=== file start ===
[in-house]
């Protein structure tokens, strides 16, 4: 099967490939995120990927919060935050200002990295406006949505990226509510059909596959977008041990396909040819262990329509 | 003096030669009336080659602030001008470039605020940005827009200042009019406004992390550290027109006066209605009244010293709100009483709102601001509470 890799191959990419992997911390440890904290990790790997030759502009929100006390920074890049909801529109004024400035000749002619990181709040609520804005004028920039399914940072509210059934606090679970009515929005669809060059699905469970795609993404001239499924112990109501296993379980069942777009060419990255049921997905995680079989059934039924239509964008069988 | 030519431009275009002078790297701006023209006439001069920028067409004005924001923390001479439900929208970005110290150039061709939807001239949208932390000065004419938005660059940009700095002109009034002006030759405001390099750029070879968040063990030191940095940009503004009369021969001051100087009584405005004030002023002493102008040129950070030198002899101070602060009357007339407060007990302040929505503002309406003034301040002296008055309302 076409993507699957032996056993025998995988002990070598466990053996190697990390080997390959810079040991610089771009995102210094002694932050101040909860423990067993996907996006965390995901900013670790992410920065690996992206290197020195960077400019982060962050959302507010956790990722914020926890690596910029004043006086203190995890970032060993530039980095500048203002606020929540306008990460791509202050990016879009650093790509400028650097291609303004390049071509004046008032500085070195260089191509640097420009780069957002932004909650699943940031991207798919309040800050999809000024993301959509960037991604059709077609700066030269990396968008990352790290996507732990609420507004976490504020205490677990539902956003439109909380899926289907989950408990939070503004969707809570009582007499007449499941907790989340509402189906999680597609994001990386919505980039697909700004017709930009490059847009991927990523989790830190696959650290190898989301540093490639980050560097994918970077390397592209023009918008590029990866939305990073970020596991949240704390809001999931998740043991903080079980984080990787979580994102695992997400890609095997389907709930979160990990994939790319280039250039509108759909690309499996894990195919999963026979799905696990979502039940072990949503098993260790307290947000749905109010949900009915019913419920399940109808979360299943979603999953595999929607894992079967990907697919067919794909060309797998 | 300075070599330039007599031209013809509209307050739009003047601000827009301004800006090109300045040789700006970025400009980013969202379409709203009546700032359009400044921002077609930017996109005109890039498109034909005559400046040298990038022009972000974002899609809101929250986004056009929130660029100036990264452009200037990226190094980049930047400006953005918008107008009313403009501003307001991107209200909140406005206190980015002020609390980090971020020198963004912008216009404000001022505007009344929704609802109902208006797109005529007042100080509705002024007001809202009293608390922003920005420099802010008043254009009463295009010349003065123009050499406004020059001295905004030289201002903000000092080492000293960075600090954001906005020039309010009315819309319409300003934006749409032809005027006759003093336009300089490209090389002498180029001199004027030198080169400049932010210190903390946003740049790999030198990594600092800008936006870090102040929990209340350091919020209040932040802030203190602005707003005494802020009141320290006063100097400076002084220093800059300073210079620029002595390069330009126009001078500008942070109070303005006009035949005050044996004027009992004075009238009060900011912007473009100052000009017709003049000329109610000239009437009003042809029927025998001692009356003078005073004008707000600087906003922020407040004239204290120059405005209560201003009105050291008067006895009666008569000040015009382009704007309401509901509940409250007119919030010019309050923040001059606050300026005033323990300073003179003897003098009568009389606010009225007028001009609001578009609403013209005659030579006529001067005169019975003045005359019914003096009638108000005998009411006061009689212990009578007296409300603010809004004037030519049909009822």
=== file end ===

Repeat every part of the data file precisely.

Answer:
[in-house]
């Protein structure tokens, strides 16, 4: 099967490939995120990927919060935050200002990295406006949505990226509510059909596959977008041990396909040819262990329509 | 003096030669009336080659602030001008470039605020940005827009200042009019406004992390550290027109006066209605009244010293709100009483709102601001509470 890799191959990419992997911390440890904290990790790997030759502009929100006390920074890049909801529109004024400035000749002619990181709040609520804005004028920039399914940072509210059934606090679970009515929005669809060059699905469970795609993404001239499924112990109501296993379980069942777009060419990255049921997905995680079989059934039924239509964008069988 | 030519431009275009002078790297701006023209006439001069920028067409004005924001923390001479439900929208970005110290150039061709939807001239949208932390000065004419938005660059940009700095002109009034002006030759405001390099750029070879968040063990030191940095940009503004009369021969001051100087009584405005004030002023002493102008040129950070030198002899101070602060009357007339407060007990302040929505503002309406003034301040002296008055309302 076409993507699957032996056993025998995988002990070598466990053996190697990390080997390959810079040991610089771009995102210094002694932050101040909860423990067993996907996006965390995901900013670790992410920065690996992206290197020195960077400019982060962050959302507010956790990722914020926890690596910029004043006086203190995890970032060993530039980095500048203002606020929540306008990460791509202050990016879009650093790509400028650097291609303004390049071509004046008032500085070195260089191509640097420009780069957002932004909650699943940031991207798919309040800050999809000024993301959509960037991604059709077609700066030269990396968008990352790290996507732990609420507004976490504020205490677990539902956003439109909380899926289907989950408990939070503004969707809570009582007499007449499941907790989340509402189906999680597609994001990386919505980039697909700004017709930009490059847009991927990523989790830190696959650290190898989301540093490639980050560097994918970077390397592209023009918008590029990866939305990073970020596991949240704390809001999931998740043991903080079980984080990787979580994102695992997400890609095997389907709930979160990990994939790319280039250039509108759909690309499996894990195919999963026979799905696990979502039940072990949503098993260790307290947000749905109010949900009915019913419920399940109808979360299943979603999953595999929607894992079967990907697919067919794909060309797998 | 300075070599330039007599031209013809509209307050739009003047601000827009301004800006090109300045040789700006970025400009980013969202379409709203009546700032359009400044921002077609930017996109005109890039498109034909005559400046040298990038022009972000974002899609809101929250986004056009929130660029100036990264452009200037990226190094980049930047400006953005918008107008009313403009501003307001991107209200909140406005206190980015002020609390980090971020020198963004912008216009404000001022505007009344929704609802109902208006797109005529007042100080509705002024007001809202009293608390922003920005420099802010008043254009009463295009010349003065123009050499406004020059001295905004030289201002903000000092080492000293960075600090954001906005020039309010009315819309319409300003934006749409032809005027006759003093336009300089490209090389002498180029001199004027030198080169400049932010210190903390946003740049790999030198990594600092800008936006870090102040929990209340350091919020209040932040802030203190602005707003005494802020009141320290006063100097400076002084220093800059300073210079620029002595390069330009126009001078500008942070109070303005006009035949005050044996004027009992004075009238009060900011912007473009100052000009017709003049000329109610000239009437009003042809029927025998001692009356003078005073004008707000600087906003922020407040004239204290120059405005209560201003009105050291008067006895009666008569000040015009382009704007309401509901509940409250007119919030010019309050923040001059606050300026005033323990300073003179003897003098009568009389606010009225007028001009609001578009609403013209005659030579006529001067005169019975003045005359019914003096009638108000005998009411006061009689212990009578007296409300603010809004004037030519049909009822």